New heads must test their mettle in ‘tough’ schools

5th February 2016 at 00:00
Pisa chief says disadvantaged areas are the best places for teachers to prove their leadership credentials

All Headteachers should have to work in “tough” schools as part of their career progression, according to one of world education’s most influential figures.

Andreas Schleicher, who oversees the Pisa (Programme for International Student Assessment) tests, has been inspired by what he has seen in Shanghai – the Chinese city that tops the Pisa rankings.

“In Shanghai, you are not going to get to the top of the teaching career without having demonstrated that you can turn around a lower-performing school,” Mr Schleicher, education director at the Organisation for Economic Co-operation and Development (OECD), told TES.

Asked if the same requirement should be a condition for headship in England, he said: “Pretty much so. I don’t know if [you should] make it in every instance, but I think that getting to the top of the career ladder requires people to demonstrate their skills in the toughest environments.”

But heads’ leaders in the UK are concerned about any suggestion that working in “challenging” schools should be a requirement for leadership candidates. They also warn that any incentives given for taking on roles in such schools will be overwhelmed by the high-stakes accountability system.

Malcolm Trobe, interim general secretary of the Association of School and College Leaders, said: “We have to have a system that incentivises people to work in schools in challenging circumstances. It needs to be a carrot not a stick. It is no use someone going into a school because [the system dictates that] if they don’t go and work there, then they can’t become a headteacher.

“We want people with commitment to go into schools in challenging areas, they need to know it will not threaten their career, that they will get mentoring and training and that it will help them in their career.

“But we will not get a significant shift in this country until we change the high-stakes accountability regime.”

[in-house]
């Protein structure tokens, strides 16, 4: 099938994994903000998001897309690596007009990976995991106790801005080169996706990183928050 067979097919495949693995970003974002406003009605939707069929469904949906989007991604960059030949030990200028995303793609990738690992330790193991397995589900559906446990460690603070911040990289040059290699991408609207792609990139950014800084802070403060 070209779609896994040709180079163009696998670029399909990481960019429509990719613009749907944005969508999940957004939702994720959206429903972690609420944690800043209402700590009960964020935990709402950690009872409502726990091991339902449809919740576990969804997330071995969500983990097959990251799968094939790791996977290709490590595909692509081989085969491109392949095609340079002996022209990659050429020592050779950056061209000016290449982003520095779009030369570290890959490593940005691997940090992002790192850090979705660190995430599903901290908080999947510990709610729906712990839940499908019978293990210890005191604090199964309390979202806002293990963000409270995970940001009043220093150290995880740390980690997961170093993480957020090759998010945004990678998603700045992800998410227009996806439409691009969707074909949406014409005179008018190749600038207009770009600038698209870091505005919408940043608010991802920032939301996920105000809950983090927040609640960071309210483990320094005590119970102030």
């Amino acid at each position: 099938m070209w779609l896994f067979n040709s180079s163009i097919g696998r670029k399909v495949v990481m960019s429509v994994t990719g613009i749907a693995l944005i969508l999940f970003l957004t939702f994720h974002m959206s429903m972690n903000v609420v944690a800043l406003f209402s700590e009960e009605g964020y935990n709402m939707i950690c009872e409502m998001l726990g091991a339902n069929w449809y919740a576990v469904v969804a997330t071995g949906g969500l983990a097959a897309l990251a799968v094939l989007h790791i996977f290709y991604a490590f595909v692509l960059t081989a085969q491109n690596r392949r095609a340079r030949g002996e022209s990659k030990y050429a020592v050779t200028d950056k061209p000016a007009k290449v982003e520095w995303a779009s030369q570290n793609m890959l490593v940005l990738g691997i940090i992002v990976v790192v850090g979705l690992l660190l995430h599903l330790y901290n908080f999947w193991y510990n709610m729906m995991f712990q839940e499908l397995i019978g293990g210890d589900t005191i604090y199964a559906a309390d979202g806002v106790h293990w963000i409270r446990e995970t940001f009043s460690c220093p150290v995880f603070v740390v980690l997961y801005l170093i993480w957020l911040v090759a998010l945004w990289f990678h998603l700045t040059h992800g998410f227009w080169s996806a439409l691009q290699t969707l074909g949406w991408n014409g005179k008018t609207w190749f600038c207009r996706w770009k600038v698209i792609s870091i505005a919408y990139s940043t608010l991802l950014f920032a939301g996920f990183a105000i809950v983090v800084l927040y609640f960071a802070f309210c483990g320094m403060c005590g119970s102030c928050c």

Mr Schleicher said that incentivising people to work in “tough” schools through career progression was better than simply telling people where to teach, as happens in some countries, such as Japan.

He said that the fact that high-flyers in the system had done this demonstrated to others that success comes through working in those types of environments. “It’s not a punishment, it’s prestigious,” he said.

In England, the government is using the National Teaching Service (see box, above), announced by education secretary Nicky Morgan in November, to set up such a link between working in challenging areas and career progression.

But Mr Schleicher told TES that the plans needed to be far more ambitious in order to have a real impact. “You will only see it is successful if you make it systemic, because teachers need to see it as real,” he said.

“Teachers need to see that taking on a tough class, taking on a tough school is really something that leads to improving the profession and improving their careers.

“If the perception [from teachers] is that ‘I am helping the government to solve a short-term skill shortage’ I don’t think you’ll get the level of support you need. [The National Teaching Service is] better than nothing, but unless you change mindsets, it’s hard to see that it will be successful.”

Russell Hobby, general secretary of the NAHT headteachers’ union, said: “We welcome the work of the National Teaching Service, which can help get the right people into schools, and support them while they are there.

“The high-stakes accountability system makes it harder for school leaders themselves to take on challenging schools. We need the right environment to support heads, not a system that creates a sink-or-swim ethos around short-term results. Until this is changed, the system works against talented leaders taking on the challenge of a poorly performing school.”

A Department for Education spokesperson said that the National Teaching Service was just part of its plan for career progression.

“We have empowered schools to lead on high-quality professional development for their teachers through the creation of a national network of teaching schools,” she said, adding that these teaching schools would ensure that “the most talented leaders are spotted”.


How the NTS pilot works

The National Teaching Service will begin with a pilot project in which up to 100 teachers will be ready to start work in primary and secondary schools in the North West this September.

By 2020, the NTS hopes to have 1,500 outstanding teachers and leaders ready to be deployed across the country.

Teachers joining the NTS will be given posts of up to three years in underperforming schools. They will also get a package of support and enhanced promotion prospects.

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